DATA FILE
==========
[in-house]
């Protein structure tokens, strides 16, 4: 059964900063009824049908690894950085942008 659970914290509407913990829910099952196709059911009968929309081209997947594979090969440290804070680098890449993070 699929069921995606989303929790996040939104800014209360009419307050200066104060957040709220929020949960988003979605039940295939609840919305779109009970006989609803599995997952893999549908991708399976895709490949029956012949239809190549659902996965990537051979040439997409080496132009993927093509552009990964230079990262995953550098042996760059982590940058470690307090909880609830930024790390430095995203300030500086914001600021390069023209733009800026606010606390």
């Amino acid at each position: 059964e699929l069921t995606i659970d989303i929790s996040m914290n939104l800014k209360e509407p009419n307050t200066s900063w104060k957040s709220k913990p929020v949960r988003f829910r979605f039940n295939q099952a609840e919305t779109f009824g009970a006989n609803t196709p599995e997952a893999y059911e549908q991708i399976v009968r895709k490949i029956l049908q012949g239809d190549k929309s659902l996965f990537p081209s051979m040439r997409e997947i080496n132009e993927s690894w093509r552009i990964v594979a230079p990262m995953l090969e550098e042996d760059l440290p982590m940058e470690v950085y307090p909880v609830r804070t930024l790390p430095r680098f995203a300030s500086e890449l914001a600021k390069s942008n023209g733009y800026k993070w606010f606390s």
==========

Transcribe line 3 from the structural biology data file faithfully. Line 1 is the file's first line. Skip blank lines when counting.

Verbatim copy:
């Amino acid at each position: 059964e699929l069921t995606i659970d989303i929790s996040m914290n939104l800014k209360e509407p009419n307050t200066s900063w104060k957040s709220k913990p929020v949960r988003f829910r979605f039940n295939q099952a609840e919305t779109f009824g009970a006989n609803t196709p599995e997952a893999y059911e549908q991708i399976v009968r895709k490949i029956l049908q012949g239809d190549k929309s659902l996965f990537p081209s051979m040439r997409e997947i080496n132009e993927s690894w093509r552009i990964v594979a230079p990262m995953l090969e550098e042996d760059l440290p982590m940058e470690v950085y307090p909880v609830r804070t930024l790390p430095r680098f995203a300030s500086e890449l914001a600021k390069s942008n023209g733009y800026k993070w606010f606390s």